How Do I uninstall a software package in Mac OS X?
There are third-party applications to uninstall your software. For example, AppZapper is one such program that allows you to completely uninstall other applications, including their preferences, etc. It’s not free, but AppCleaner is a free application that works well enough to solve this problem.
But do you need to use a software package to uninstall your software?
No. You absolutely do not need to.
Most Mac OS X applications (anything that ends in .app), like Safari and iTunes, are bundles. The application icon you see in Finder (typically the Applications Folder) is usually a special folder itself, made to appear as a single double-clickable file. These “folders” contain all, or at least most, of the files needed to run the application. Application Bundles are self-contained, this also means that to uninstall these applications, you only have to drag them to the Trash. If you control-click (or right-click) on an Application icon, and you see “Show Package Contents”, then it is a bundle. Additionally, Application Bundles are typically installed by Dragging and Dropping the software in your Applications folder.
So why does Windows have an uninstaller, but the Mac OS X doesn’t?
Let’s step back a moment, under Windows, software packages are much more complex.
- The program itself (c:\program files\xxxxxyyyyzzz)
- The Windows Registry contains settings not only for the Operating System, but also for the applications that run under windows. So as a monolithic database, it is rarely cleaned, compressed, and compacted in any way. Yes, Registry cleaners do exist, but often they do more harm than good.
- RunTime Libraries for the application (A variety of locations, including c:\windows\dlls, etc)
- The Users Documents folder (Content can be stored here)
This leads us to:
- Rule 1 – Applications that are distributed as software bundles are uninstalled by dragging the application’s icon to the Trash.
- Collary – Software Bundles greatly simplify the task of installing and uninstalling software, especially when compared to Windows.
Why would we want to use AppCleaner?
To remove the cruft that is not removed by trashing an application. The Macintosh does not have a registry equivalent, so when an application needs to store its settings and preferences, the application creates a preference file in either ~\Library\Preferences or \Library\Preferences.
Unlike the Windows Registry though, there is no performance hit from having a preference file. The preference file is only opened when the program that created specifically asks for the preference information. Compare that to Windows, where the entire registry is always open, and accessible to every and all applications. The Windows registry is equivalent to one large non-optimized database. The larger it gets, the more likely there will be performance issues.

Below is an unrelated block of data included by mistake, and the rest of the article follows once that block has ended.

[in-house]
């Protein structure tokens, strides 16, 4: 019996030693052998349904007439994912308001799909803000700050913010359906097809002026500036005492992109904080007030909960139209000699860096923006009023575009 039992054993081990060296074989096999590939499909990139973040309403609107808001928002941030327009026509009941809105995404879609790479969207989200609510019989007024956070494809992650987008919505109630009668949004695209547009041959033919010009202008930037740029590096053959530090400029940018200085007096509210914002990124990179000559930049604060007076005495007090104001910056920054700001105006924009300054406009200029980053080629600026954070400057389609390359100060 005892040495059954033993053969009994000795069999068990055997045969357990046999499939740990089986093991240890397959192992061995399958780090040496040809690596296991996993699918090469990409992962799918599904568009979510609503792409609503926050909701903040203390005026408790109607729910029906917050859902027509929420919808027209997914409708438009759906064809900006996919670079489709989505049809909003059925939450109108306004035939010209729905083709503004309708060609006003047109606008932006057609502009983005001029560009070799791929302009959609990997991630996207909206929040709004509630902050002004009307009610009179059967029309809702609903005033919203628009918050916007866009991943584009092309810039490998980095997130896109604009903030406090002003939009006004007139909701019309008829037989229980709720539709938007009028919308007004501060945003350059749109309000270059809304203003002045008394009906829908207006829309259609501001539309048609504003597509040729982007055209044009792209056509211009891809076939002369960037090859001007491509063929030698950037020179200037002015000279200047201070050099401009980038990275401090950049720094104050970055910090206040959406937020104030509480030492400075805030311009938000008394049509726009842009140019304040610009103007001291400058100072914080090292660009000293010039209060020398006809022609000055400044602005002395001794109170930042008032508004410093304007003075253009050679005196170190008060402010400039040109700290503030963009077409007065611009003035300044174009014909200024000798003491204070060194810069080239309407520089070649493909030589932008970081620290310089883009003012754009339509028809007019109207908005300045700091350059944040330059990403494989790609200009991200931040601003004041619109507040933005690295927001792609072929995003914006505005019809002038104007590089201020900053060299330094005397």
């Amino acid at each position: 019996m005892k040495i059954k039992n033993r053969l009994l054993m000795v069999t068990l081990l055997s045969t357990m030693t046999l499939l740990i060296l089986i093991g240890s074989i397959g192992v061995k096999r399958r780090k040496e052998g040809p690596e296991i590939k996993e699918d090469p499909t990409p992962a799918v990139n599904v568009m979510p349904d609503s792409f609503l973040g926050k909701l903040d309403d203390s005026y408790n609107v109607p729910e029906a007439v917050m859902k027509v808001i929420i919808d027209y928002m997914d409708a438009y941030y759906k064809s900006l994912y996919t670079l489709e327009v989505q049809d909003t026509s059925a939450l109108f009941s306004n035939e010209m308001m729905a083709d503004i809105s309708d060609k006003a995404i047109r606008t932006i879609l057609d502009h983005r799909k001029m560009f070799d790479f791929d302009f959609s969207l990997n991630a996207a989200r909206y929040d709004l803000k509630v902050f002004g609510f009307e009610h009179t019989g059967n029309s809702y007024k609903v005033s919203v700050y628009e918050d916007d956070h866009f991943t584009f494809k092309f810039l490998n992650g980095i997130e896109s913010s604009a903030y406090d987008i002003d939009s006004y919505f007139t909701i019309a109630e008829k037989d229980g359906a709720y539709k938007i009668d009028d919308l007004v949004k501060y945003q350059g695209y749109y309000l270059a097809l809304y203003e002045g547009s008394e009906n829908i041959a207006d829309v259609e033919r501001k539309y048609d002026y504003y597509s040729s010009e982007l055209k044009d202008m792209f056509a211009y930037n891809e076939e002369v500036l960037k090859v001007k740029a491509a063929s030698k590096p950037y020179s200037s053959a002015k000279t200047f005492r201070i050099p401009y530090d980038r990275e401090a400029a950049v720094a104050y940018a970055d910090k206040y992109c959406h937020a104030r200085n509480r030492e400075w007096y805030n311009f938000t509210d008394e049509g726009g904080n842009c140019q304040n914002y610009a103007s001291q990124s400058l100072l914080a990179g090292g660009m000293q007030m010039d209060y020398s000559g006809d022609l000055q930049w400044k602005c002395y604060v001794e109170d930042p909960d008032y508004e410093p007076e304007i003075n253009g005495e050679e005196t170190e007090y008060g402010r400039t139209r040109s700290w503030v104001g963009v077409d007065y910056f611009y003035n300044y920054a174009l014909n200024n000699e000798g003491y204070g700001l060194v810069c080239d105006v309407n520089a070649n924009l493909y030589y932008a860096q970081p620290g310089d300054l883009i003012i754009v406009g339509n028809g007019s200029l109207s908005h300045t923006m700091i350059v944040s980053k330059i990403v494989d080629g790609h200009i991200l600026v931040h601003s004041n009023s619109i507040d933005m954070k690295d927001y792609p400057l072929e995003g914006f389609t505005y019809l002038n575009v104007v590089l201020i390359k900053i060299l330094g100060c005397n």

But eliminating the old preference file will save disk space! A typical preference file is only 10-20K in size, so you would not be “saving any significant disk space”. You also would be inconveniencing yourself! If you ever decided to re-install the application, by keeping the preference file, you would still keep your settings and customizations for the application.
Generally, the only reason to remove a preference file is to troubleshoot to see if the preference file has been corrupted or damaged.
This leads us to:
- Rule 2 – Eliminating Preferences files is an excellent troubleshooting process, but rarely improves the speed or performance of the Macintosh.
Applications that use Installers
Now if the application has an installer that you have to run, then the application is not fully contained in a Software Bundle. In short, it modifies or adds files that are normally outside of your Users Folder. For example, an Apple System Update would change the Mac OS X system, which requires access to the \System Folder.
Would an Uninstaller help here? Possibly. Any software package that comes with an installer, typically comes with an Uninstaller. This uninstaller maybe in the Applications folder, a “hidden file”, or part of the Software Installer itself. The best advice is to check the software’s instructions for instructions on how to uninstall the software.
Once the software is removed, then a 3rd party application could be used to remove the preferences or application support files.
Please note, Software Installers are the exception, not the rule, on the Macintosh. Maybe 10% of the applications you see will be software installers. In addition, the Mac App Store, sells software bundles, due to this I would I expect to see even less demand for Software Installers in the future.
This leads us to:
- Rule 3 – If the Software has an Installer Application, then it includes a way to uninstall it.
- Collary – This only applies to non-OS upgrades. For an OS upgrade, your Mac OS X Installation disk is your uninstaller.
- Drag the Mac2Tivo folder into the trash
- Optionally remove the ~/Library/Application Suport/Mac2Tivo/MediaData and ~/Library/Preferences/com.roxio.Mac2TiVo.plist files.
- CD Spin Doctor – Follow the hyperlink for Instructions
- Toast – Follow the hyperlink for Instructions
Uninstalling System Preferences Panes
Sometimes applications can install extras in the form of System Preference panes. However, when you remove the app from your Mac, you might be left with extraneous System Preference panes.
To uninstall System Preference panes, just right-click (or control + click if you have a one button mouse) on the preference pane icon and select “remove preference pane.”
When you click “remove,” the preference pane will be instantly moved to the OS X Trash can where you can completely remove it from your system by emptying the trash. Please note that this will only work on System Preference panes located in the “Other” section of System Preferences.
Any other suggestions for Rules, and guidelines? Please feel free to comment below.